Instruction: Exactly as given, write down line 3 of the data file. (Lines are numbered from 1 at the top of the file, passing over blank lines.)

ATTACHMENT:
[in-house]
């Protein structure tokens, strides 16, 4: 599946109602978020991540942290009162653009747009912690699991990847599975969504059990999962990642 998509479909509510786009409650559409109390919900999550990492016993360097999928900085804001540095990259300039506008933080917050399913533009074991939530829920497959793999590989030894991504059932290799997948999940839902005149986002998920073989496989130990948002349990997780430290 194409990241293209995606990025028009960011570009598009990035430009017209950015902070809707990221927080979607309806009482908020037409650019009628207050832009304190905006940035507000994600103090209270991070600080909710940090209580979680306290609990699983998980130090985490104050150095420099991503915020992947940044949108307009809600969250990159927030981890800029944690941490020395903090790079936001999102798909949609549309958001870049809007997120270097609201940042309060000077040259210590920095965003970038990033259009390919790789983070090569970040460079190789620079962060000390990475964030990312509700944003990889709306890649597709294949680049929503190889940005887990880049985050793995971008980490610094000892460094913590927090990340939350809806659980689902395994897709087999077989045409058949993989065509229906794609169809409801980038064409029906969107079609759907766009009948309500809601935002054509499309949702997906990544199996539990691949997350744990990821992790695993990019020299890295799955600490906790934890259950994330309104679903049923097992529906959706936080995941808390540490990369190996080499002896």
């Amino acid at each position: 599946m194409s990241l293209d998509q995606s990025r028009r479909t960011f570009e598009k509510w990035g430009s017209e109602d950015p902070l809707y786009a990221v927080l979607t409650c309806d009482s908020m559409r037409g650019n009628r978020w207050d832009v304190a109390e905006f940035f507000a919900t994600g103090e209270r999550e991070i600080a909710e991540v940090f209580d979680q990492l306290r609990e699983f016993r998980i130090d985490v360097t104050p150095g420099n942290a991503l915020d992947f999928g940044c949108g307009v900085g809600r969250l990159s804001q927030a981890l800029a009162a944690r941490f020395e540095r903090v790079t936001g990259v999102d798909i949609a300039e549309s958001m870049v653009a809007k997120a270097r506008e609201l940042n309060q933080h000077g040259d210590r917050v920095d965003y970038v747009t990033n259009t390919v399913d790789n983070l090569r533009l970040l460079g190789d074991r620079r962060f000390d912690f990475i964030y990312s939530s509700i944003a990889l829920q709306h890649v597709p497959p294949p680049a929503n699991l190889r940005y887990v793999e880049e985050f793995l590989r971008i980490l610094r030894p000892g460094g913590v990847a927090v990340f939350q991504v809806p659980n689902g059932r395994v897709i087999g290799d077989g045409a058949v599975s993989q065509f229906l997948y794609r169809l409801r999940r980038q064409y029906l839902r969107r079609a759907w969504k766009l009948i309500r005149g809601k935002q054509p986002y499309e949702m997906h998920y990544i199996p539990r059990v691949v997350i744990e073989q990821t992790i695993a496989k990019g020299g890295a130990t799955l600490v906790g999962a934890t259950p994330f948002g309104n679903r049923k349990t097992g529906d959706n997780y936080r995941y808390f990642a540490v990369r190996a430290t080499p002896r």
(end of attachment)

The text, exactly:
């Amino acid at each position: 599946m194409s990241l293209d998509q995606s990025r028009r479909t960011f570009e598009k509510w990035g430009s017209e109602d950015p902070l809707y786009a990221v927080l979607t409650c309806d009482s908020m559409r037409g650019n009628r978020w207050d832009v304190a109390e905006f940035f507000a919900t994600g103090e209270r999550e991070i600080a909710e991540v940090f209580d979680q990492l306290r609990e699983f016993r998980i130090d985490v360097t104050p150095g420099n942290a991503l915020d992947f999928g940044c949108g307009v900085g809600r969250l990159s804001q927030a981890l800029a009162a944690r941490f020395e540095r903090v790079t936001g990259v999102d798909i949609a300039e549309s958001m870049v653009a809007k997120a270097r506008e609201l940042n309060q933080h000077g040259d210590r917050v920095d965003y970038v747009t990033n259009t390919v399913d790789n983070l090569r533009l970040l460079g190789d074991r620079r962060f000390d912690f990475i964030y990312s939530s509700i944003a990889l829920q709306h890649v597709p497959p294949p680049a929503n699991l190889r940005y887990v793999e880049e985050f793995l590989r971008i980490l610094r030894p000892g460094g913590v990847a927090v990340f939350q991504v809806p659980n689902g059932r395994v897709i087999g290799d077989g045409a058949v599975s993989q065509f229906l997948y794609r169809l409801r999940r980038q064409y029906l839902r969107r079609a759907w969504k766009l009948i309500r005149g809601k935002q054509p986002y499309e949702m997906h998920y990544i199996p539990r059990v691949v997350i744990e073989q990821t992790i695993a496989k990019g020299g890295a130990t799955l600490v906790g999962a934890t259950p994330f948002g309104n679903r049923k349990t097992g529906d959706n997780y936080r995941y808390f990642a540490v990369r190996a430290t080499p002896r």